In Wednesday's posting on the likely consequences of the latest version of greenhouse gas (GHG) cap & trade legislation, I hinted at an important option for electricity suppliers to reduce their emissions promptly. Today I'd like to elaborate on it. Although the power sector accounts for the largest share of US GHGs, its existing generating fleet already has the potential to reduce those emissions substantially by relying less on coal-burning plants and more on those that burn natural gas. That could be done with little or no new investment, at least on the part of generating companies. This isn't exactly a new idea, but what makes it feasible now--when it wouldn't have been not so long ago--is the development of enormous new US natural gas resources found in shale deposits such as the Barnett, Haynesville and Marcellus shales. Twice in just the last week I have seen shale gas referred to as a "game changer", without the least hint of exaggeration.
Capitalizing on shale gas to take a big bite out of US GHG emissions would depend on two key facts: First, gas-fired power plants emit on average 37% less CO2 than coal-fired plants. At the same time, although the US generated more than twice as much electricity from coal as from gas last year, we actually have more gas-fired generating capacity than coal-fired. The former is merely utilized less--an average of 25% of the time, compared to 73% for coal--for reasons that made perfect sense in a world in which CO2 emissions didn't matter. If we doubled our utilization of existing gas-fired power plants and burned correspondingly less coal, the country would emit roughly 330 million fewer tons of CO2 per year, representing about 13% of the emissions from the power sector, or a reduction of a bit more than 5% of all US net emissions. And that's probably a conservative estimate, since the best combined-cycle gas turbine power plants emit less than half the CO2 per kWh of the oldest, least efficient coal-fired plants.
There are two principal reasons we aren't doing this already. The simplest is that coal has generally been much cheaper than gas on a fuel cost per kWh basis. However, the recent drop in gas prices has already put significant pressure on coal prices. At $4 per million BTUs, even at an unspectacular turbine heat rate of 8,500 BTU/kWh, the marginal fuel cost of gas-fired power is only 3.4 cents/kWh. But $4 gas may not be sustainable, since shale deposits are not exactly low-cost sources. The current long-dated gas futures price of roughly $7/MMBTU reflects that. In order for gas to displace large quantities of coal, it would probably take both stable gas prices higher than today's plus the kind of CO2 pricing envisioned under cap & trade--provided the utility sector isn't entirely insulated from this by excessive free emissions permit allocations.
Another reason for the current fuel mix is that most coal-fired power plants were built to run in baseload mode at high utilization rates, while many gas turbines were built to run intermittently to cover mid-peak and peak power demand. They probably couldn't all run at an 80-90% utilization rate, though we wouldn't need them to. They're also not evenly distributed around the country. California has lots of gas turbines, because that's pretty much all you could build there since the 1970s. That's not true everywhere. However, probably the biggest limitation has been concerns about the long-term availability of gas. Power generation already consumes 29% of the US gas supply, which in 2008 was about 87% domestic and 13% net imports, mostly from Canada. Until recently, any incremental demand would have been expected to be met mainly from imported LNG, at a higher price than domestic gas, or by destruction of existing demand in other sectors, such as chemicals. Abundant shale gas has altered that outlook, while putting downward pressure on LNG prices, as well.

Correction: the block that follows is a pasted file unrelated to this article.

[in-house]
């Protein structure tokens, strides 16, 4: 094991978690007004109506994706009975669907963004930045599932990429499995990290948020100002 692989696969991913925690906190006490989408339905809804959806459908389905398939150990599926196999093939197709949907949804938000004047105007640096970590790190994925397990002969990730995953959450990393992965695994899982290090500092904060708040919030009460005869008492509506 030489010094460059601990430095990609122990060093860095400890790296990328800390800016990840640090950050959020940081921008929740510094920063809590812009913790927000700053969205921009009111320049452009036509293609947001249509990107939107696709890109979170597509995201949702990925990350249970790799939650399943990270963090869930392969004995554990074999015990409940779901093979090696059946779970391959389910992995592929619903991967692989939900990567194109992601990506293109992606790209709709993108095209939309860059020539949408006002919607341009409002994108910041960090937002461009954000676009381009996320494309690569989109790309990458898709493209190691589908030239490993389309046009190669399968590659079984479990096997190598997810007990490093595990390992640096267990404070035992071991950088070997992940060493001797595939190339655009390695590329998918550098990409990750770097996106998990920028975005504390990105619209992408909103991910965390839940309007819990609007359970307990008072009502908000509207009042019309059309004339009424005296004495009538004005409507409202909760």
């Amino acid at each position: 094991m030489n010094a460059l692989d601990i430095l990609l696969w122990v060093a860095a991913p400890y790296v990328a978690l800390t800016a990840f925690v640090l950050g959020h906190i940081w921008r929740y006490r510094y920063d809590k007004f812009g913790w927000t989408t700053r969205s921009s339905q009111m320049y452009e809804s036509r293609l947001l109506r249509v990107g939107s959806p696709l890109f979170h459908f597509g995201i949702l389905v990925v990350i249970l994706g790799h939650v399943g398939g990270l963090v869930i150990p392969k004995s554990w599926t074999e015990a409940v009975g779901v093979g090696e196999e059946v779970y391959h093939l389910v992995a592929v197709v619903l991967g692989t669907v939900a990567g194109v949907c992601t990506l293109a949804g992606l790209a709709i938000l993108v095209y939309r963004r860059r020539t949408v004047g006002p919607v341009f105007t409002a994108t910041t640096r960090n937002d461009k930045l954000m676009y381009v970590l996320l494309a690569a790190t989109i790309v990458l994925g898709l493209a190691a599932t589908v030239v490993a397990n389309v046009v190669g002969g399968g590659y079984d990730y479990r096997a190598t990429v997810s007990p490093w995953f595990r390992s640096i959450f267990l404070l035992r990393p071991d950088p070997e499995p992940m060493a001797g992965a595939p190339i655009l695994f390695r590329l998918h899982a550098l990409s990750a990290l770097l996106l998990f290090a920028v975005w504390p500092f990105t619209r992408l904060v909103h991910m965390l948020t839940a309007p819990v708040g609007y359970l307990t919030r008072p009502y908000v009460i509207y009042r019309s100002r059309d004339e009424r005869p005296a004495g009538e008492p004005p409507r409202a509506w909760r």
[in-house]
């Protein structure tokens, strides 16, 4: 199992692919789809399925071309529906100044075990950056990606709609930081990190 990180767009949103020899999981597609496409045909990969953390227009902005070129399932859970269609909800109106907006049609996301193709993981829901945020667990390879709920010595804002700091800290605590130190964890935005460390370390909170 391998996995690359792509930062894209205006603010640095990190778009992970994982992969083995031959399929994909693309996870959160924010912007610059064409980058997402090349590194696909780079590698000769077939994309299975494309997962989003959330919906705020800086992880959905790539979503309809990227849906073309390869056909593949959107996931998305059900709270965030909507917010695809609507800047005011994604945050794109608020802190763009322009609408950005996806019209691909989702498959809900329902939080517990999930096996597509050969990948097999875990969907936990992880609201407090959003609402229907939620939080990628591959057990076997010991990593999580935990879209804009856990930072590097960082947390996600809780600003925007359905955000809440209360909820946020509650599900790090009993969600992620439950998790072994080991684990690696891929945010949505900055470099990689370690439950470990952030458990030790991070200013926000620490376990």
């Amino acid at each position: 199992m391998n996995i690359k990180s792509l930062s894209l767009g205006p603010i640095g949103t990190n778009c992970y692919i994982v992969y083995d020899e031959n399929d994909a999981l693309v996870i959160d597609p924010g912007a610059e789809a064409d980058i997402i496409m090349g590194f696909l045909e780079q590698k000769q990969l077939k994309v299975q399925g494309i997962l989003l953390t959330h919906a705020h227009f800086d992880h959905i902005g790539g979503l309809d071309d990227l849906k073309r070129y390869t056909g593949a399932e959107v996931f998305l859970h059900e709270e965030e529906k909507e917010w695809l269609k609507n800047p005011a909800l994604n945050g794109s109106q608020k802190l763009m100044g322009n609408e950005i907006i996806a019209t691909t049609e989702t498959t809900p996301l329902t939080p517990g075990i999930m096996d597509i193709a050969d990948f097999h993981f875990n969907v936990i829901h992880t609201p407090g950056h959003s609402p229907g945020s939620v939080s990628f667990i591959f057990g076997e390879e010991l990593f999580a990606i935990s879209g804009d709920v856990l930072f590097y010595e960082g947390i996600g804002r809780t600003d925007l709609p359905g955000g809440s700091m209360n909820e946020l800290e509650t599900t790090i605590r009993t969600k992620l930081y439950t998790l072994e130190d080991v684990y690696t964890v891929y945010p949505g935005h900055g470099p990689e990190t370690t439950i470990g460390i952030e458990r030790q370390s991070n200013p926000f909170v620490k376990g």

In some respects, this is all somewhat "back to the future"; a decade ago it was widely assumed that natural gas would play a pivotal role in reducing our emissions. That notion went partly out of fashion, as gas prices climbed and environmentalists focused more on the lower emissions from wind and solar power, which despite their rapid growth still generated only 1/16th as much power as gas last year. The potential of shale and other "unconventional" resources makes gas once again a viable medium-term strategy for mitigating climate change, with a few caveats. I recall seeing similarly exuberant forecasts of gas supplies in the late 1990s, just before conventional onshore production nosedived and prices spiked. Shale gas looks more sustainable, but it depends on lots of well-capitalized companies drilling like crazy and earning enough from that to keep on drilling. If the economics don't hold up, most of that gas will stay underground. It also depends on drilling techniques that have suddenly become controversial, as noted on API's new blog. Preserving this option for reducing GHG emissions will require Congress and regulators to stay focused on the big picture.